RK: I may be totally off-base, but is there a particular “thesis” about the presence of the dead in our lives that [lapsed insel weary] explores? The loss of a loved one seems to drive a lot of the work, but I didn’t know exactly what to make of it. At times—and I feel I’m on shaky ground here—I wondered if the brackets relate to the sentence the way the poems want to suggest the dead relate to the living: as insistent intrusions, but also permanent connections stronger than the bonds of ordinary syntax. Is this at all what you had in mind?
Susana Gardner: I once was at a doctor’s office; I couldn’t have been more than 18 and only was at this particular office because it was a sliding-scale clinic. While I waited forever for the doctor to appear, I carefully studied an artistic rendition of the female body. In the cavity where the uterus and eggs should have been were hundreds of tiny women, women nested within women and so on, into infinity. It seemed like a genetic and emotional map of mothers no longer remembered in the family tree, an assertion that no matter how hard one’s name was erased, the imprint will always be organically there and undoable. I have searched high and low for this picture, but perhaps it was something donated from another patient like myself, in lieu of payment, because I cannot find it. I sometimes wonder if I imagined it, but whatever the source of its incantation, I still carry the idea of it: the nesting dolls of the female line, born with 5 million or so eggs, eggs within eggs that in some respect were always there as piecework, waiting as well.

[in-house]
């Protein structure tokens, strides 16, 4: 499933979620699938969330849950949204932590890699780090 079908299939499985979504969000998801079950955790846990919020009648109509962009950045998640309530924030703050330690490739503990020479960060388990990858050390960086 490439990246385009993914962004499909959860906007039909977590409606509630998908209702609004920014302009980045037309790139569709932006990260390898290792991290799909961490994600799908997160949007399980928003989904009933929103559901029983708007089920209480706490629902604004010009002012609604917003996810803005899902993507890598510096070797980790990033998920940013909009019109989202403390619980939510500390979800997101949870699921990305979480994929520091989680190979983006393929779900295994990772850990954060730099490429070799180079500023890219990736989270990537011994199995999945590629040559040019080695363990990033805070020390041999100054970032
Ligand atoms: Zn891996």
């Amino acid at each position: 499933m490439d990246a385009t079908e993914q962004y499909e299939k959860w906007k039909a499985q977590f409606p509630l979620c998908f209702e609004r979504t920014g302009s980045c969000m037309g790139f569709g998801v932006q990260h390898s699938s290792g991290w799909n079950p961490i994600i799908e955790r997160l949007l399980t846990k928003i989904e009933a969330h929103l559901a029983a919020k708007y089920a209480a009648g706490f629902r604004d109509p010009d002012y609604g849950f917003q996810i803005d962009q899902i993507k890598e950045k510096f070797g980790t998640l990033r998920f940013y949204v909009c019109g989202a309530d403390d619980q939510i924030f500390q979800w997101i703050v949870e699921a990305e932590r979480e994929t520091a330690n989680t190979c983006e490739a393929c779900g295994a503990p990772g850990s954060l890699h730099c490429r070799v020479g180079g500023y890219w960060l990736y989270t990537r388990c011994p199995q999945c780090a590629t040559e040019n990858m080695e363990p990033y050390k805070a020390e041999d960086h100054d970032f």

Loss does drive much of my creative work. Perhaps because the process of creation is an act toward reconciliation in some way. I tried to write myself out of pain and for the longest time told myself it was working, only later to come crashing down. I eventually realized, especially when talking to Kaia about the long “To Stand to Sea” sequence, that instead the writing had brought me into a very intense relationship with this time of loss in my life. It’s almost too painful to envision ever wanting to put myself there again, whether that “there” be love or writing, even though it was a chosen loss, an almost surreal inextricable living poetic state.
Thinking back to that picture in the doctor’s office, I feel it maps in a way my own occupations, daily: memory nests upon memory, and the act of writing is a way of letting out what is there, or what hopes to be there. Hence the overlaid words, hence the interruptions, the continuance, the not forgetting, as well as the grand departures.
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